How can you tell if that spot on your foot needs to be seen by a Podiatrist? There are a few simple questions you need to ask yourself.
Does it itch? Does the spot have scalloped or irregular borders? Does the color of the spot appear lighter or darker in the middle compared to the border? If you answered yes to any of these questions, you should call your Podiatrist for evaluation of the lesion.
When you visit coastal areas, you may notice more people wear flip flops or go barefoot to stay cool. Even though the sun provides us with great Vitamin D (which helps with muscle aches and fatigue), too much sun can cause skin burns which in turn can promote cancerous cells. The feet are prime targets for melanoma.
Anytime you notice a lesion between the toes or on the underside of your feet (where the sun does not shine), precautions should be taken to ensure melanoma is not the underlying cause. Generally when a patient notices a “new” mole on their feet, I measure, take a picture for their files and have the patient come back in six months to compare for any color or size changes.
Many times there are no differences and we continue to watch for changes. If changes have occurred or if the patient has any discharge or skin irritation from the area I will obtain a biopsy to identify or diagnose the skin lesion. Most times the lesion is not cancerous.
So let’s discuss some South Texas Coastal Bend “critters” that love to enter at our feet and cause problems. I might see a patient with a raised serpiginous, pruritic, erythematous area on the dorsal area of their right foot. In layman’s terms, that means a raised, snake-shaped, red, itchy, swollen area on the top of the right foot.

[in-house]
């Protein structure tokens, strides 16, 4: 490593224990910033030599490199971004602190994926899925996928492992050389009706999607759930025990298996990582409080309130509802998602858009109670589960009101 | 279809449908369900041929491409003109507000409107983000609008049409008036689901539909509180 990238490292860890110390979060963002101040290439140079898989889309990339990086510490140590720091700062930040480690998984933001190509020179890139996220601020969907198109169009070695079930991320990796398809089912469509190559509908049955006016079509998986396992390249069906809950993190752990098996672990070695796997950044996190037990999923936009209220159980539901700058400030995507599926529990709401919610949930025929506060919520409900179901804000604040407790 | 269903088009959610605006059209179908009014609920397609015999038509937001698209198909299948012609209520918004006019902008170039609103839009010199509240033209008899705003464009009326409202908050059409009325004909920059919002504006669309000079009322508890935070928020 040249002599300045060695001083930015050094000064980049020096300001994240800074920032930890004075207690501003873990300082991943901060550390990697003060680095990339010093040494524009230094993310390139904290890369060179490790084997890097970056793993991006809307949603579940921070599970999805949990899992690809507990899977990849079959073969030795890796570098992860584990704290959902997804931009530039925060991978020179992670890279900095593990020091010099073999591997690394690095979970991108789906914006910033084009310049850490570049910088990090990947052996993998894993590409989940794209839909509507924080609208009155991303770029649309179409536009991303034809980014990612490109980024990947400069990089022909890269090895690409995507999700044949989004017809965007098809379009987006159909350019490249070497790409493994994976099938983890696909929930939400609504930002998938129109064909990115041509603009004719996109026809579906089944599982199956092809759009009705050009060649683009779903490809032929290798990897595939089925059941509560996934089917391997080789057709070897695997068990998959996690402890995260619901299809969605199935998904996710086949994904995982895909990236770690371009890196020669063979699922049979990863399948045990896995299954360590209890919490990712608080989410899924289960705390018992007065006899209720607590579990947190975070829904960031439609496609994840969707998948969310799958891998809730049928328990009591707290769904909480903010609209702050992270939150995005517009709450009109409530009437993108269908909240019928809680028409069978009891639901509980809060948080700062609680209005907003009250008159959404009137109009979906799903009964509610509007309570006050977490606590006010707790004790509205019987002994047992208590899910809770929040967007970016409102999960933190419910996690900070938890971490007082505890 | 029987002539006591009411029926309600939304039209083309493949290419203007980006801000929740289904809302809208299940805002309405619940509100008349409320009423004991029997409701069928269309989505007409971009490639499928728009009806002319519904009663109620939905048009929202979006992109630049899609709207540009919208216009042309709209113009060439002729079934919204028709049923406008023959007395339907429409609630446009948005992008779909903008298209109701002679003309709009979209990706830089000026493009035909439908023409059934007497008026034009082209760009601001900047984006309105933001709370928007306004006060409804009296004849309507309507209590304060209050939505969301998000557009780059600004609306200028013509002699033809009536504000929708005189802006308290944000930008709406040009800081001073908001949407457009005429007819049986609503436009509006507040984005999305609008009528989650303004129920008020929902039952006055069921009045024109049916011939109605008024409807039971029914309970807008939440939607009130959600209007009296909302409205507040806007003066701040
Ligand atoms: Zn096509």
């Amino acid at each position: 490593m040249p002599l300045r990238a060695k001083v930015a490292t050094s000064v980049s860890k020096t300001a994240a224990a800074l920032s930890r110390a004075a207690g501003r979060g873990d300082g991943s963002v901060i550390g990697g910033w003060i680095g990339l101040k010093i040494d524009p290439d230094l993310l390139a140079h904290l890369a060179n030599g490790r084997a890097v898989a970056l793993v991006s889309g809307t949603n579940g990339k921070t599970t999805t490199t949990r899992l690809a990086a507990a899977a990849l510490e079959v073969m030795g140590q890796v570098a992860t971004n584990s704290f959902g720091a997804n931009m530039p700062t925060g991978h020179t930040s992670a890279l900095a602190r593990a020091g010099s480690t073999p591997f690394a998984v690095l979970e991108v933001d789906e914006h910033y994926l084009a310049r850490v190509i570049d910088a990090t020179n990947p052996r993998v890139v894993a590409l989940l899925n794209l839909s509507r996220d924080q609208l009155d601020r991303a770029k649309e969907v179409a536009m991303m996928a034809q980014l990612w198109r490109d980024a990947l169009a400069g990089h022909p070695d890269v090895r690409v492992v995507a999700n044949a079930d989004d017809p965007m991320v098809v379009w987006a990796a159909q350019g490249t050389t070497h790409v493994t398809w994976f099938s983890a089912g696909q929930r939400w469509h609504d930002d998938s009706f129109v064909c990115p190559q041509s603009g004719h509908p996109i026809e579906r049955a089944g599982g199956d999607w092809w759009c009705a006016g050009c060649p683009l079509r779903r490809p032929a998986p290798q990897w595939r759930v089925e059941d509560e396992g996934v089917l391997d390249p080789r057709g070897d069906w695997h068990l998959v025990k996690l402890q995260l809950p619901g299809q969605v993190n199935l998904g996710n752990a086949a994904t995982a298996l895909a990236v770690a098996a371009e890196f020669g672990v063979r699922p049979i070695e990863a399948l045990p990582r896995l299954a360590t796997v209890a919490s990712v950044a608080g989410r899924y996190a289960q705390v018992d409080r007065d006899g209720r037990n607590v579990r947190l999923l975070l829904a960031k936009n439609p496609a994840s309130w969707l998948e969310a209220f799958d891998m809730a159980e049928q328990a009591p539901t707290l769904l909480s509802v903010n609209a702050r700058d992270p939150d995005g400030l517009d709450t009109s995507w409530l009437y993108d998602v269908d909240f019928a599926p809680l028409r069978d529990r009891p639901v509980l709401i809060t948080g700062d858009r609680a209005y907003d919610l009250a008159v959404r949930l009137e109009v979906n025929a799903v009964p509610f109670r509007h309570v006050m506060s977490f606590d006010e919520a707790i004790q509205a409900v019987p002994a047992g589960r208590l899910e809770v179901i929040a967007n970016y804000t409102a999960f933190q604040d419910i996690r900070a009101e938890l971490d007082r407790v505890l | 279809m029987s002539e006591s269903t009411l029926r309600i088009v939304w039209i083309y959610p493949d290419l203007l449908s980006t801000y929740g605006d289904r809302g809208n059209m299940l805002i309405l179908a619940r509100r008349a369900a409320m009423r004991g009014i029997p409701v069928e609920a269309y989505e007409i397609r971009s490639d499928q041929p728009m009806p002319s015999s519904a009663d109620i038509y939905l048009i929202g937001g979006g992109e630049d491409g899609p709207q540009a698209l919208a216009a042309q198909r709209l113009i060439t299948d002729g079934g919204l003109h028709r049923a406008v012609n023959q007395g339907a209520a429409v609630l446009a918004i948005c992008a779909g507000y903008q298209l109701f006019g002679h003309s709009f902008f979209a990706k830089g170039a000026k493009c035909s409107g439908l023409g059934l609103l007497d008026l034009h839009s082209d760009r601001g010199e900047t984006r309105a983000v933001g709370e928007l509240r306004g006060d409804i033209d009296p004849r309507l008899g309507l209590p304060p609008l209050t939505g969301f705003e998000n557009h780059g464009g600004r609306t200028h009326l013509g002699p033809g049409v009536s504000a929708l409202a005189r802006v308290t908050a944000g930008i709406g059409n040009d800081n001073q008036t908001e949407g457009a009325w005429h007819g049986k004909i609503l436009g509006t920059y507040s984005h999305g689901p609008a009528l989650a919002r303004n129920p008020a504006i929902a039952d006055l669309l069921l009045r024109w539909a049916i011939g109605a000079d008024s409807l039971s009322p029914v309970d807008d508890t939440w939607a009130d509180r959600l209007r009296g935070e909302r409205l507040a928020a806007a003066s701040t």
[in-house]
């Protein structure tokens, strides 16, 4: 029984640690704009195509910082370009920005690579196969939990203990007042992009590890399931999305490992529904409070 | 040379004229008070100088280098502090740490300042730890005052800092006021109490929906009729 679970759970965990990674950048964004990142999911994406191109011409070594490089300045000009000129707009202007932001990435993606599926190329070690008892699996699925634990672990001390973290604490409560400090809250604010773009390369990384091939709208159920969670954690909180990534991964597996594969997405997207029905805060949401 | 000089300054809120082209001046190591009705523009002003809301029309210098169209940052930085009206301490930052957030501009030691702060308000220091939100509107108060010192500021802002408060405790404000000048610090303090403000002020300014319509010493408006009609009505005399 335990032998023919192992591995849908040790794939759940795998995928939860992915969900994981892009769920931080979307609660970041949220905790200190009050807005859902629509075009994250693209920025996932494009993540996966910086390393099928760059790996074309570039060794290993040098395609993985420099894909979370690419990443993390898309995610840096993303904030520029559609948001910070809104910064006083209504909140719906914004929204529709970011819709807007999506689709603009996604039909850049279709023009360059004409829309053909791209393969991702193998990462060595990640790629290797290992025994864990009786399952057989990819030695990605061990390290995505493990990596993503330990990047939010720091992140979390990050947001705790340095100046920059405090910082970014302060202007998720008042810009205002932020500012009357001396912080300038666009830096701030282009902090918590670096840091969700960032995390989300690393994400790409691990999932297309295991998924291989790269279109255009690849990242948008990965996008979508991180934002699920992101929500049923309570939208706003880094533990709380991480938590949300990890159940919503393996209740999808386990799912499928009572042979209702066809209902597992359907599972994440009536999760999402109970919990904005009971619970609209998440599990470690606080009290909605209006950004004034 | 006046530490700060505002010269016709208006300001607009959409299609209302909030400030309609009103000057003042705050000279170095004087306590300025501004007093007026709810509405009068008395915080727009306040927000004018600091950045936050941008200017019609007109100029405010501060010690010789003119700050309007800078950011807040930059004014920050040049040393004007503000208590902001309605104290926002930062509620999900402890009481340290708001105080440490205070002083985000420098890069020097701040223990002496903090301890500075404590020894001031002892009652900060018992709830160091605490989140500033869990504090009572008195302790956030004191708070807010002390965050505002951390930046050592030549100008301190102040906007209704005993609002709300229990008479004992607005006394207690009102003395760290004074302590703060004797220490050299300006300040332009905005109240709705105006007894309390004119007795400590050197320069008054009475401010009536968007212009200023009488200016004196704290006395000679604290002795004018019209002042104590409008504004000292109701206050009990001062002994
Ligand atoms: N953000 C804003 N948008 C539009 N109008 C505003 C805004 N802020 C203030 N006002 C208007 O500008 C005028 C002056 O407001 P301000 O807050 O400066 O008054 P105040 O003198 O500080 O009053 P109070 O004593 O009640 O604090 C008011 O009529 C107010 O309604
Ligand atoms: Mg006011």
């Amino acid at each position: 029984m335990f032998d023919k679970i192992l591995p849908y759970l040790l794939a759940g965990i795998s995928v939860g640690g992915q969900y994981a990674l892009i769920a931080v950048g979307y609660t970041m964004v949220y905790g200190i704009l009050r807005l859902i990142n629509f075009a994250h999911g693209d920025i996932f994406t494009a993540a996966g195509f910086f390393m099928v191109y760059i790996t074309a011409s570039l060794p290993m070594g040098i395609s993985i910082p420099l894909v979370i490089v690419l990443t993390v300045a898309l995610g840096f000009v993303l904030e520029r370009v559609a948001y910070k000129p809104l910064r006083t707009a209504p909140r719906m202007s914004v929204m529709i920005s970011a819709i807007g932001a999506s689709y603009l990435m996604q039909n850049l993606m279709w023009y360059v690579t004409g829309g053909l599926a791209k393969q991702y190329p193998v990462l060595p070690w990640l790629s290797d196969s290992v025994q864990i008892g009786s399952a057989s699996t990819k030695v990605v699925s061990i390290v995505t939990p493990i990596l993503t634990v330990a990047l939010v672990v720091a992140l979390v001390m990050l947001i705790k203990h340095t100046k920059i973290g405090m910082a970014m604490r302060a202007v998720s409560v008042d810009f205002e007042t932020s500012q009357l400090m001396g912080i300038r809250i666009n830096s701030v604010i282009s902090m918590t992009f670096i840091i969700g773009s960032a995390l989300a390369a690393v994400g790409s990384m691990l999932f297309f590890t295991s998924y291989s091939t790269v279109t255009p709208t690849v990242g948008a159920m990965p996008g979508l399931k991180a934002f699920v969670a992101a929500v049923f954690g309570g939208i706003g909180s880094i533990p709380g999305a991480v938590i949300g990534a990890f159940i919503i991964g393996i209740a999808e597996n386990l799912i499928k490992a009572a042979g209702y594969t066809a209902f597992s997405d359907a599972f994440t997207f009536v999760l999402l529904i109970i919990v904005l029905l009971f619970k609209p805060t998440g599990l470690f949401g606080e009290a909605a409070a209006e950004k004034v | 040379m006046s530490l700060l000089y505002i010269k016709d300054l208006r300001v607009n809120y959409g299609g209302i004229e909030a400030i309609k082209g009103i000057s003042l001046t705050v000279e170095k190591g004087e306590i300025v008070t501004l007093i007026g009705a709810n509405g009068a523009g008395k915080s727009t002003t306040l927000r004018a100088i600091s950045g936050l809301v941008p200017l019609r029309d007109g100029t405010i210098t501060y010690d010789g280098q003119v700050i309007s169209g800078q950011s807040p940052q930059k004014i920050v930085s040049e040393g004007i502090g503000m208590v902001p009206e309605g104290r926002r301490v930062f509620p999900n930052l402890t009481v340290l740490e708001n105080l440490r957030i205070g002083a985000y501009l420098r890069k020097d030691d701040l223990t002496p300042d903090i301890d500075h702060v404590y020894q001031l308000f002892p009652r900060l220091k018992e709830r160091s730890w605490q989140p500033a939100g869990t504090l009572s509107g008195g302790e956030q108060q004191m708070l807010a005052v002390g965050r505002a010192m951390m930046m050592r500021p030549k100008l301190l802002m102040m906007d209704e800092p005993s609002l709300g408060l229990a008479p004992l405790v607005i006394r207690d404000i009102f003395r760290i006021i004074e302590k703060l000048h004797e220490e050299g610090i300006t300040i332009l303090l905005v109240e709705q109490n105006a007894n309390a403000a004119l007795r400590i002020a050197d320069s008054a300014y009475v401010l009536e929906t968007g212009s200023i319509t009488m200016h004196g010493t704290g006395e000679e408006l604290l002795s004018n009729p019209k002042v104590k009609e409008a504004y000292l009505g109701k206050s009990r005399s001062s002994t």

But if you have ever been infected by cutaneous larvae migrans, the word itchy does not come close to describing the feeling. Patients infected with this parasite have excruciating, constant itching. There are medications that kill the parasite with very few side effects, but a discussion of how to avoid this parasite might prevent you from experiencing this particular itchy coastal bend helminth (worm).
A dog or cat sheds the eggs of this worm through their feces to the soil, usually sandy areas or beaches. The eggs mature to larvae where they infect humans by direct contact. The larvae burrow into intact skin and are limited to the upper dermis since humans are an incidental host.
This disease is the most frequent skin disease among travelers and inhabitants of tropical areas. It is advised when walking on the beach to wear shoes, and when napping on the beach to lay on mattresses or thick foam pads. Towels are not enough to keep the parasites from the skin. If the beach is open to pets, the chances of parasites in the area are favorable.
Unfortunately sandals do not protect the top of the foot from these hookworms. All the cases I have diagnosed have been either on the top of the foot or the posterior legs. The infected area itches due to our body’s defense system fighting the parasite. Scratching could cause secondary bacterial infections and many times a skin eruption (much like poison ivy) can develop due to an allergic skin reaction to the parasite. Treatment with oral medications is very effective and if treated quickly usually will not leave a scarred area.
Finally, let’s discuss skin cancers on the feet and toe nails. Color, size and shapes are prime red flags as discussed earlier. But were you aware that melanoma can affect the toenails?
Many people are not aware that a discoloration of the nail bed may actually be a life-threatening melanoma. If you notice a discoloration that begins at the matrix (bottom) of the nail just under the cuticle area that extends up the nail to the end of the toe, and you have not injured the toe, you need to have it seen by a Podiatrist.
Remember early treatment can save lives. Many people forget to include their feet and toes when applying sunscreen. Melanoma can affect all parts of the body. So if you have unexplained discoloration of your toe nails, make an appointment with your podiatrist for your medical safety.
Cynthia Hemesath, D.P.M. earned her Medical Degree from the Dr. William Scholl College of Podiatric Medicine in North Chicago, Illinois. She completed her Residency at New Mexico VA Healthcare System, where she also completed a Surgical Residency and served as Chief Resident for two years. She is an international speaker with the Foot and Ankle Foundation. She is a diplomat of the American Board of Podiatric Medicine.